stackoverflow.com/questions/636515...

Another option could be wrapping those multiple divs into 1 big one just for the content-visibility? (Not sure, but thinking out loud)

Thread Thread
marcellothearcane profile image
marcellothearcane • Edited

The problem is each div can have a wildly different height based on content and the browser width (because of responsive image layouts).

I've done it on the divs because a) they are 'slices' from my CMS so it was easy, and b) because if the top of the div is visible on page load, there's no benefit.

I'm messing around with ResizeObserver and can remove the content-visibility once the element is rendered which fixes the issue after the initial scroll-down:

// Vue
mounted () {
  const observer = new ResizeObserver(entries => {
    for (const entry of entries) {
      if (entry.target.getBoundingClientRect().height > 0) {
        observer.unobserve(entry.target)
        entry.target.classList.remove('content-visibility-auto')
      }
    }
  })

  for (const element of document.querySelectorAll('.content-visibility-auto')) {
    observer.observe(element)
  }
}

(yes I'll unobserve everything beforeDestroy, this is just testing )

They aren't massive pages, so removing it isn't a problem after the initial load.

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dailydevtips1 profile image
Chris Bongers Author

Awesome, making use of what we have for now.
Unfortionally it's a not stable function yet. I had this issue where it hides half my divs on my detail pages. :(

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marcellothearcane profile image
marcellothearcane

This version's a bit more stable: 5f6c7268798c4d000721ae4b--tillys-w...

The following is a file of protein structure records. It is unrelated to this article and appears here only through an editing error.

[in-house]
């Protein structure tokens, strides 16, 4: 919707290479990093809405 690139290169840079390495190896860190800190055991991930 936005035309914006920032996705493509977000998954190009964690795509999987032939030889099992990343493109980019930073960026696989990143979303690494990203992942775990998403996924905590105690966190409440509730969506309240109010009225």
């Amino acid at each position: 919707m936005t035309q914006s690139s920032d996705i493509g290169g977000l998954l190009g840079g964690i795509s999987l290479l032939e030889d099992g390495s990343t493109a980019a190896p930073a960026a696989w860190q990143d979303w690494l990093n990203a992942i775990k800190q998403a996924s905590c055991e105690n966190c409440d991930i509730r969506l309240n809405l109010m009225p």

I used the ResizeObserver above to work out an average height value for the contain-intrinsic-size too.

A fun project, thanks for sharing this css trick!

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dailydevtips1 profile image
Chris Bongers Author

That seems really great!
Scrolls nice

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idarek profile image
Dariusz Wickiewicz

What I noticed now, with lazy loading implemented on images the scroll bar also behave like that hence dont think is totally avoidable.

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marcellothearcane profile image
marcellothearcane • Edited

The images are meant to have height attributes, so it knows what size it is before it actually loads it. In theory.

There must be a point when too much JS outweighs the benefits that it is meant to add. Ah well, it's not too bad and it's faster than the old site!

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dailydevtips1 profile image
Chris Bongers Author

Yeah, it's always a mix of using too much JS for "simple" things and having a fast website.
Pretty hard to find a silver lining in there.

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sandeshsapkota profile image
sandeshsapkota

Hi Chris, I am quite excited with this property and seems yet to be supported by many browsers. but quite confused with your screenshots. content-visibility property skips the rendering, layouting and painting of the elements which have a direct impact on rendering performance which we can see on the rendering on summary tab. in your screenshot it has increased by 1ms from 12ms to 13ms. what is happening ?

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dailydevtips1 profile image